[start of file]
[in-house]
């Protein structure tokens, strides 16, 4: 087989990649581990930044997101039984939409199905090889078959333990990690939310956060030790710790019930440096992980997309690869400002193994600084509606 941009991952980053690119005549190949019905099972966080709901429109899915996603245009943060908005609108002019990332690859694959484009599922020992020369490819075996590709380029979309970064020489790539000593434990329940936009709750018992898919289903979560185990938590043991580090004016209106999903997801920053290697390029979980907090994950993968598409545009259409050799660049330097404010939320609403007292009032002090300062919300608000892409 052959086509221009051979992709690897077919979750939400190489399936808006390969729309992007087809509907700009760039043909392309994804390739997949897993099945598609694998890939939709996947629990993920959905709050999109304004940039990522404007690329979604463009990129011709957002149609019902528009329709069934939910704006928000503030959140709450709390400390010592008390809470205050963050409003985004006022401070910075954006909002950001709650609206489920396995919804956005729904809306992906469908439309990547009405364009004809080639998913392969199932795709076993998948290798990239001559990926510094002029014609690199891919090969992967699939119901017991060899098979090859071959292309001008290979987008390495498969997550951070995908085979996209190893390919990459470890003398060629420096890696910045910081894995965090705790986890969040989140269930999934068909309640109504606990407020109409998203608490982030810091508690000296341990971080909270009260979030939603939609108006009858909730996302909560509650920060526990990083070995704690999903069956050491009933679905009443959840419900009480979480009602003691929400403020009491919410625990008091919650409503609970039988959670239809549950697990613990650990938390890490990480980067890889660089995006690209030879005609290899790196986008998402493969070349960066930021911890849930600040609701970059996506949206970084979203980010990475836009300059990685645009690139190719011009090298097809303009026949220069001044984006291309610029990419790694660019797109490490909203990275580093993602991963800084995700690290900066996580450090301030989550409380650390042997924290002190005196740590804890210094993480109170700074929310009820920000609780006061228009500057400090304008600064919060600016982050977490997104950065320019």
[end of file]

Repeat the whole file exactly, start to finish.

[in-house]
């Protein structure tokens, strides 16, 4: 087989990649581990930044997101039984939409199905090889078959333990990690939310956060030790710790019930440096992980997309690869400002193994600084509606 941009991952980053690119005549190949019905099972966080709901429109899915996603245009943060908005609108002019990332690859694959484009599922020992020369490819075996590709380029979309970064020489790539000593434990329940936009709750018992898919289903979560185990938590043991580090004016209106999903997801920053290697390029979980907090994950993968598409545009259409050799660049330097404010939320609403007292009032002090300062919300608000892409 052959086509221009051979992709690897077919979750939400190489399936808006390969729309992007087809509907700009760039043909392309994804390739997949897993099945598609694998890939939709996947629990993920959905709050999109304004940039990522404007690329979604463009990129011709957002149609019902528009329709069934939910704006928000503030959140709450709390400390010592008390809470205050963050409003985004006022401070910075954006909002950001709650609206489920396995919804956005729904809306992906469908439309990547009405364009004809080639998913392969199932795709076993998948290798990239001559990926510094002029014609690199891919090969992967699939119901017991060899098979090859071959292309001008290979987008390495498969997550951070995908085979996209190893390919990459470890003398060629420096890696910045910081894995965090705790986890969040989140269930999934068909309640109504606990407020109409998203608490982030810091508690000296341990971080909270009260979030939603939609108006009858909730996302909560509650920060526990990083070995704690999903069956050491009933679905009443959840419900009480979480009602003691929400403020009491919410625990008091919650409503609970039988959670239809549950697990613990650990938390890490990480980067890889660089995006690209030879005609290899790196986008998402493969070349960066930021911890849930600040609701970059996506949206970084979203980010990475836009300059990685645009690139190719011009090298097809303009026949220069001044984006291309610029990419790694660019797109490490909203990275580093993602991963800084995700690290900066996580450090301030989550409380650390042997924290002190005196740590804890210094993480109170700074929310009820920000609780006061228009500057400090304008600064919060600016982050977490997104950065320019």